There are many ways to bond with your baby – even during his or her NICU stay.
Bonding is important for baby development. It helps babies feel loved, safe and secure. But bonding can take time and baby in the neonatal intensive care unit is a family crisis. Parents are rarely prepared for the challenges of the NICU environment, such as the fragile condition of the infant, the high level of technology, and frequent crises. No matter your vision, the reality of admission to the NICU with a medically fragile infant causes feelings of reactions as fear, anger, confusion, and loss.
You may first feel as if you have no idea how to handle the situation, but with time, new preemie parents grow confident in their understanding of what is happening and what to expect. So even if you're feeling lost now, give these 12 suggestions below a try. They'll get you off to a good start.
Suggestions for Bonding with Your Newborn in the NICU
1. Do Your Research, But Don't Overwhelm Yourself
When you’re about to go online to look up preemie-related questions, take a moment to ask yourself: "Do I really need this information right now?" Stumbling across preemie stories with negative outcomes may make you anxious. If you’re going to stress and fret all night long after reading about worst-case scenarios, it's just not worth it.
Instead, talk to your baby's doctors and nurses and consult with other NICU parents you meet. If you must go online to do research because you feel you’re just not getting the answers you need, remember that the scary stuff and the negativity is not your baby and it’s not guaranteed for every baby. Stay focused on the positives.
2. TALK TO BABY
A quiet soft voice will offer a sense of comfort. Babies are familiar with your voice from inside the womb so hearing it now might be able to help stabilize him or her. Bonding will look different for each individual family due to each baby’s unique circumstances. Certain factors – such as the mom’s health, the baby’s medical issues, diagnoses, and gestation at birth – will affect the ways in which families can bond.
For example, a baby born at 25 weeks cannot be held right away due to his/her medical instability, (IVH and infection precautions). However, a baby born at 34 weeks may be held, depending on his or her medical condition. Some NICU babies are able to tolerate touch very well, while others require minimal stimulation due to respiratory support, pre/post op care, hemodynamic instability, etc.
If you were unable to hold your baby within the first 24 hours or the first several weeks of life, please know that your opportunity to bond with your baby was not completely lost. In fact, it is imperative! Initial bonding might be a bit different than you anticipated but your presence and calm energy are a big piece of baby's healing and growth.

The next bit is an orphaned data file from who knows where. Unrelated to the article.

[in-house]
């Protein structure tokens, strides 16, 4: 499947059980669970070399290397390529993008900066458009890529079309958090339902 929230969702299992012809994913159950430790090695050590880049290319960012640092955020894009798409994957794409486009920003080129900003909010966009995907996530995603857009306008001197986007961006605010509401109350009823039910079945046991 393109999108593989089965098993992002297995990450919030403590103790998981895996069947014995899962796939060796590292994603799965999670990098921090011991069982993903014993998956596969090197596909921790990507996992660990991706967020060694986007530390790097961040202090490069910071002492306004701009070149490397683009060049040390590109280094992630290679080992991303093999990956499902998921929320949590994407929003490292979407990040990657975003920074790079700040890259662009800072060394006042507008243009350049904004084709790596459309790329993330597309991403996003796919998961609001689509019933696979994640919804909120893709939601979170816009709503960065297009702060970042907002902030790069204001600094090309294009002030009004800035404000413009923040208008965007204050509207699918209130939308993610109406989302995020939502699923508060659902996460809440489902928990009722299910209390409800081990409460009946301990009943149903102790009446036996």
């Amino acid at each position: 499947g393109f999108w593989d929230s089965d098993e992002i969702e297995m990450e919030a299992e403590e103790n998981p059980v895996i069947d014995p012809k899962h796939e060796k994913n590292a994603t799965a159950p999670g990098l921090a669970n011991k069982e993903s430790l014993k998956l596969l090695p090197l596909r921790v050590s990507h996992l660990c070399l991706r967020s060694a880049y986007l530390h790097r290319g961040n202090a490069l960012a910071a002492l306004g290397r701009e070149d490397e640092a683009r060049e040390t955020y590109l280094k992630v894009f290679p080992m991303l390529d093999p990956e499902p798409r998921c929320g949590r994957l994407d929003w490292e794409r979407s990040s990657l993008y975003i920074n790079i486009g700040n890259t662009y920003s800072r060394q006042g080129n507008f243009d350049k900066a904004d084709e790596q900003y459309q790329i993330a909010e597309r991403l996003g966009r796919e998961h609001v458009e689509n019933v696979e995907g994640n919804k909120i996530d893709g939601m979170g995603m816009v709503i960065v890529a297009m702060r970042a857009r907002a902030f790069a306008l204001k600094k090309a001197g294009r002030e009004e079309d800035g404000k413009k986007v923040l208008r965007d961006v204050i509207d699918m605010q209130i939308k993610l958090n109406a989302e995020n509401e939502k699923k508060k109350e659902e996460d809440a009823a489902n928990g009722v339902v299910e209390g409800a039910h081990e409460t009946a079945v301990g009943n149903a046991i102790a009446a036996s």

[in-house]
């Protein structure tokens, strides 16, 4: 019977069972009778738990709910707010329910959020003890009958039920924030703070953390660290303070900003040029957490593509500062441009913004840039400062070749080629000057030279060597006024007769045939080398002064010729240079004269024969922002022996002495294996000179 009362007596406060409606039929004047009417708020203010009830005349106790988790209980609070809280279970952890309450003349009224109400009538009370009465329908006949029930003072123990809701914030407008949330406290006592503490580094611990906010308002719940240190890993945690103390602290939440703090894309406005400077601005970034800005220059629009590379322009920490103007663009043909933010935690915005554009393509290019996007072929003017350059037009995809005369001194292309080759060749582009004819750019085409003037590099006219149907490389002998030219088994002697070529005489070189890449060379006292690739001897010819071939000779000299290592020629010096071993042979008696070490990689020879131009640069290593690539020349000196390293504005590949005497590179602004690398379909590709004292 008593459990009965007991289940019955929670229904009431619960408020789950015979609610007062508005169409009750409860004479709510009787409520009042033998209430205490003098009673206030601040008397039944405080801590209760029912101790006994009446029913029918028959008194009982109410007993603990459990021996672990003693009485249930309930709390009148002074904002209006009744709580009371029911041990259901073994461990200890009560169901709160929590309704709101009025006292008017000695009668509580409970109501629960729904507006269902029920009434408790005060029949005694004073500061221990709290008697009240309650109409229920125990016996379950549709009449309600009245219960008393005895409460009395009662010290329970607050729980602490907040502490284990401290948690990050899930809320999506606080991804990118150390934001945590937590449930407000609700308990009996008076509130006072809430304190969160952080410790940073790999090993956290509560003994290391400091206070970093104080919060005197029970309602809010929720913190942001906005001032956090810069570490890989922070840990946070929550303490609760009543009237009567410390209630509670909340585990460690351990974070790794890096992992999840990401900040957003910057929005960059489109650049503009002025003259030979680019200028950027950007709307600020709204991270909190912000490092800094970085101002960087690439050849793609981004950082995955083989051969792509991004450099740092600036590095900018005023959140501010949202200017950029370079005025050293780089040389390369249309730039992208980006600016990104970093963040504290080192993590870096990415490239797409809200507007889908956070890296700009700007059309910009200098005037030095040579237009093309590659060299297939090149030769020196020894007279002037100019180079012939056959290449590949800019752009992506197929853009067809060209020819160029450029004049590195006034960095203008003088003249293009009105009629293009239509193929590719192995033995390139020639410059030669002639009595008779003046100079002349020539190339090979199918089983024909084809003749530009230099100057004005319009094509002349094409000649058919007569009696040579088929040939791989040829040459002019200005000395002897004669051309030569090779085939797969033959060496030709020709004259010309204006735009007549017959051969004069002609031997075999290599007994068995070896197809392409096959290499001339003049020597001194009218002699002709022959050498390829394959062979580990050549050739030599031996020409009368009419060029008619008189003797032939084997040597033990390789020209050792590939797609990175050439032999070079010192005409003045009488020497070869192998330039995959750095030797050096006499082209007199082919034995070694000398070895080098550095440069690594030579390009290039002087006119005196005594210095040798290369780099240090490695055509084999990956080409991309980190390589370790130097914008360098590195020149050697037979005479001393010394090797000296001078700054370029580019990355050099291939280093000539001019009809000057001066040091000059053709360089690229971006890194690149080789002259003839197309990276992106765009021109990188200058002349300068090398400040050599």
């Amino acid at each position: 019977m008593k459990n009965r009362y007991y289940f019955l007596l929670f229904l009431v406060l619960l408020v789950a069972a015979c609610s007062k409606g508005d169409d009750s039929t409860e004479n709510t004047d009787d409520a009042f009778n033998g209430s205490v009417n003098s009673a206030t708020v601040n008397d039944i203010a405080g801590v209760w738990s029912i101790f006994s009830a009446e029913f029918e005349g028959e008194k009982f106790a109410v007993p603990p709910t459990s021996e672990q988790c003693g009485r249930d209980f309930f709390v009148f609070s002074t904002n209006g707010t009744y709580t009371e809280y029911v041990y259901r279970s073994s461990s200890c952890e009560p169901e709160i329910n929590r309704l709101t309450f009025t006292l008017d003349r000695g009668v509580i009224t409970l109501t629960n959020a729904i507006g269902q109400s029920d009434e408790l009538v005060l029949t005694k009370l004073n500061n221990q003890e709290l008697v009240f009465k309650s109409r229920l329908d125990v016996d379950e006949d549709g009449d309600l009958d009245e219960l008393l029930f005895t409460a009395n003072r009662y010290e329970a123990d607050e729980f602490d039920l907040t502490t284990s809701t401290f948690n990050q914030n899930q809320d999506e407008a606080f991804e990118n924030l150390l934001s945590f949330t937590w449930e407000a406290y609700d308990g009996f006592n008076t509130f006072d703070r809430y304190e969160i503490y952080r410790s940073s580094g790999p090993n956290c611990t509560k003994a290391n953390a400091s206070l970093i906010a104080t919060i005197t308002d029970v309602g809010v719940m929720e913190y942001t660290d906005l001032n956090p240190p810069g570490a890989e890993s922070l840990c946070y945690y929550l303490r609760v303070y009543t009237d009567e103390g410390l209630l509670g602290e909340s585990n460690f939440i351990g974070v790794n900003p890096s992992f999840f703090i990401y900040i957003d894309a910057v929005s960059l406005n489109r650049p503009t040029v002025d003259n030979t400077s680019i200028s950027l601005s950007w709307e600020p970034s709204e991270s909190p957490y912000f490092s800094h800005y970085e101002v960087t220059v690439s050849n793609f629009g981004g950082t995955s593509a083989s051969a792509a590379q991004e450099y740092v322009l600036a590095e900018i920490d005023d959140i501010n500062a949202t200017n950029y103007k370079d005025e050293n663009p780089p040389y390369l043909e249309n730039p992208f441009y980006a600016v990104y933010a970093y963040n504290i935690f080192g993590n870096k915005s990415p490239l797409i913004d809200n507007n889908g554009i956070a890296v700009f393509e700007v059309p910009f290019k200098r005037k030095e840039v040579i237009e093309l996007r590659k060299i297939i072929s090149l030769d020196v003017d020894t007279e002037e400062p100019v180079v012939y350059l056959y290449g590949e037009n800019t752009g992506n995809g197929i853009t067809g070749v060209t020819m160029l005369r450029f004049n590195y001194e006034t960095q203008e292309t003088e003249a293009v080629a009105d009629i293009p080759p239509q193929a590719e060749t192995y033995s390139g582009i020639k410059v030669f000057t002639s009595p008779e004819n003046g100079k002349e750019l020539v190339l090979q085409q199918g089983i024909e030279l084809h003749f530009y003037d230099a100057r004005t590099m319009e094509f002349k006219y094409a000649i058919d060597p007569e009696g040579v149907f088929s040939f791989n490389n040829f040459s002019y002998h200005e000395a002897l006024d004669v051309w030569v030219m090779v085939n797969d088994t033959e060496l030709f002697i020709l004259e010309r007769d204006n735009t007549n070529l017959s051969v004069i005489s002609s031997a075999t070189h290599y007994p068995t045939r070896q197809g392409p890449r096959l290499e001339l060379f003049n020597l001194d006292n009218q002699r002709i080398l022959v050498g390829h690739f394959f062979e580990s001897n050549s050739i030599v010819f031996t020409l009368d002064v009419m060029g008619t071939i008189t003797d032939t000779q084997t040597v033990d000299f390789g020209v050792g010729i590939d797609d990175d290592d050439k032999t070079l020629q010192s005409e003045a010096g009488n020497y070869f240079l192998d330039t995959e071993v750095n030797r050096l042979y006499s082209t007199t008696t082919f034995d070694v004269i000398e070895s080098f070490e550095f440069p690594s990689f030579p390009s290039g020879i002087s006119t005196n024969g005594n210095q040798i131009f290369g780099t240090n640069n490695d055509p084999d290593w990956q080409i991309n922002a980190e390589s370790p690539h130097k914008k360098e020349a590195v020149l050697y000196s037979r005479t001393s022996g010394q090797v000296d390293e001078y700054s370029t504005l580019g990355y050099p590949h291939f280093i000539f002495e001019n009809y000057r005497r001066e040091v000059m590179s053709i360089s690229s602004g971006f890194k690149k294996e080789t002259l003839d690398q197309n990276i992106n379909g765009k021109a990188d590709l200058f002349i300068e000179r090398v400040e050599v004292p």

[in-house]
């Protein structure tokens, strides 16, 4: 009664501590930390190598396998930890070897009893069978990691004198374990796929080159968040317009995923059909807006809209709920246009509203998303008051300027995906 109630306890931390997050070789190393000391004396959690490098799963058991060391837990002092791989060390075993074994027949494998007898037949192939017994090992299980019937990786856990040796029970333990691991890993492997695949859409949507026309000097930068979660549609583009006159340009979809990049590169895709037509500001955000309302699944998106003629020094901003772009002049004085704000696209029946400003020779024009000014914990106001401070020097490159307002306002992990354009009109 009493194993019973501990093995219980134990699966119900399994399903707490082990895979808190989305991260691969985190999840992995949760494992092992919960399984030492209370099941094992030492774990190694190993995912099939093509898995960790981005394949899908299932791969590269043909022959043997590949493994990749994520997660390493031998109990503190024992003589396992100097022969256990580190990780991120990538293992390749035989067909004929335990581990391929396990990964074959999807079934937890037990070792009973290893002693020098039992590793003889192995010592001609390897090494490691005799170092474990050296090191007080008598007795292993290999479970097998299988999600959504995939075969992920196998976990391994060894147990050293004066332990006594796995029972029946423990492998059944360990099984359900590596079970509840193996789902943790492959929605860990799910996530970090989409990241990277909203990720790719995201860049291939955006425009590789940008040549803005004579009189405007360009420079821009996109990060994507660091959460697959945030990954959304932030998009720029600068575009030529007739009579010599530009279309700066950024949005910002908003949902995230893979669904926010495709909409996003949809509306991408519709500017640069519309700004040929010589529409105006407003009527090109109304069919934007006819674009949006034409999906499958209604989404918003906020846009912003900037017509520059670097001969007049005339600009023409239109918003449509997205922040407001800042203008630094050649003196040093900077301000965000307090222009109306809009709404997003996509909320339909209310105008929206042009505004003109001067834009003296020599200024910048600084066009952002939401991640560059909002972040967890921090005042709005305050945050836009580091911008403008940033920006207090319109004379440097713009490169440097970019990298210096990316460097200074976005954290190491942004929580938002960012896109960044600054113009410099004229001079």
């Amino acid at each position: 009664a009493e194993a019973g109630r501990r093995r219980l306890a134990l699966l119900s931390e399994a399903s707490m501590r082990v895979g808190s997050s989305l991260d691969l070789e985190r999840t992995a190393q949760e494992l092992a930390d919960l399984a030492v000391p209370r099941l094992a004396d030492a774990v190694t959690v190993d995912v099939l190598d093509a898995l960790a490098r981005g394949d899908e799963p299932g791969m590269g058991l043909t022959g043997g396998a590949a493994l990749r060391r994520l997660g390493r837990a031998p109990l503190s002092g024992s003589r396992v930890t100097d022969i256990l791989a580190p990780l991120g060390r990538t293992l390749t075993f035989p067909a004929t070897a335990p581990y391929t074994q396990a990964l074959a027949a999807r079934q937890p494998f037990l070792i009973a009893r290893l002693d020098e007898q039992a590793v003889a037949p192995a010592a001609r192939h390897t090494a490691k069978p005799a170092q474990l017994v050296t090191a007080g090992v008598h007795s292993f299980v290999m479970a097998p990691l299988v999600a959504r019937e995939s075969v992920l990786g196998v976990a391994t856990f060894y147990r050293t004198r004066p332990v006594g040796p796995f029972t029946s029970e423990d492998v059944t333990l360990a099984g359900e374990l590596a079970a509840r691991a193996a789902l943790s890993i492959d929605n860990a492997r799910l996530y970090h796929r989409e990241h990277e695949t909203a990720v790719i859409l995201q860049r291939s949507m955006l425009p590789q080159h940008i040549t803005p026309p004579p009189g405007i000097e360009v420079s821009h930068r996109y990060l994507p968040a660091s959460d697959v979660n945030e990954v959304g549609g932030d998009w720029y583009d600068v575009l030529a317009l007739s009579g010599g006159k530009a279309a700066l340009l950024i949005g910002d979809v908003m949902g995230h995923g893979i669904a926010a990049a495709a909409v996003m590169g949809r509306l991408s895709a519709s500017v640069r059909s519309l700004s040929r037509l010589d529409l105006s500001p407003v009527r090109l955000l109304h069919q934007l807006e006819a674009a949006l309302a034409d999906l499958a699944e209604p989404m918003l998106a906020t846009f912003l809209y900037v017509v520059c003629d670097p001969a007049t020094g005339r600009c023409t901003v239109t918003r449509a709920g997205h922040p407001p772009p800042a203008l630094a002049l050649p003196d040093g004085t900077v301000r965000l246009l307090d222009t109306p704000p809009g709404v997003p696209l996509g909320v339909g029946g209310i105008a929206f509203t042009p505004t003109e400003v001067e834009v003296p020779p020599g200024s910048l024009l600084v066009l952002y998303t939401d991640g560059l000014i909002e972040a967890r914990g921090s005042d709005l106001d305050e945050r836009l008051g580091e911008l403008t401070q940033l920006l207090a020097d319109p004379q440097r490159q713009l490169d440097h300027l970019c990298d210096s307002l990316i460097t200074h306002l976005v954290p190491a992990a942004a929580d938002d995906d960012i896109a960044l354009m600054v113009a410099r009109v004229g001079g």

3. VISIT WHEN YOU CAN
Your presence alone can have a long-term positive impact on your baby’s development and give you confidence as a parent too. Spending time with your baby in the NICU is such an important part of bonding. Parents or parent figures are constant. Although your situation seems so foreign, getting involved and getting into the routine provides structured normalcy.
Ask questions, review the plan of care, and empower yourself with an understanding of the NICU day-to-day routine. The more we see you and get to know you the better. It is helpful when you know as much about your baby as we do!
NICU Parent Perspectives. Innovators. Entrepreneurs.
4. ASK FOR NURSES YOU LIKE
Probably the most unpopular opinion. Some personalities jive better than others. If you have a nurse or two you really bond with, ask if they are able to primary your baby. Some hospitals do this, while others do not due to staffing needs. But it never hurts to ask!
This is your time too. Parents can start to change the baby's diaper, help in taking temperature, and participate in feeding (if appropriate) the baby. Whether it be a bottle or breastfeeding understanding the process can truly empower you to feel a part of the process. Parents are the baby’s best health advocates! Get to know the nurses. Get to know the MDs, RTs, OTs, and medical team members. Together we can help lead you throughout the NICU Journey.
For our especially tiny micro preemie or medically fragile newborns offering your baby, a finger with a gentle grasp can be a beautiful and precious way to bond with baby. You can also offer a "hand hug" and provide a positive soft touch while talking to baby.
6. SKIN TO SKIN: KANGAROO CARE
After baby is stable and the medical team has confidence in baby's health status parents can start the skin-to-skin process. The sound of mom's heartbeat is a familiar sound to them & it has been medically proven that skin-to-skin helps a baby thrive in the NICU. Also, a great aid for mothers' breastmilk production & daddy’s bonding. Daddy this is your time too! Babies know your heartbeat, scent, voices, tones etc. Skin to skin is the best way to bond with your new little one.
7. PERSONALIZE YOUR SPACE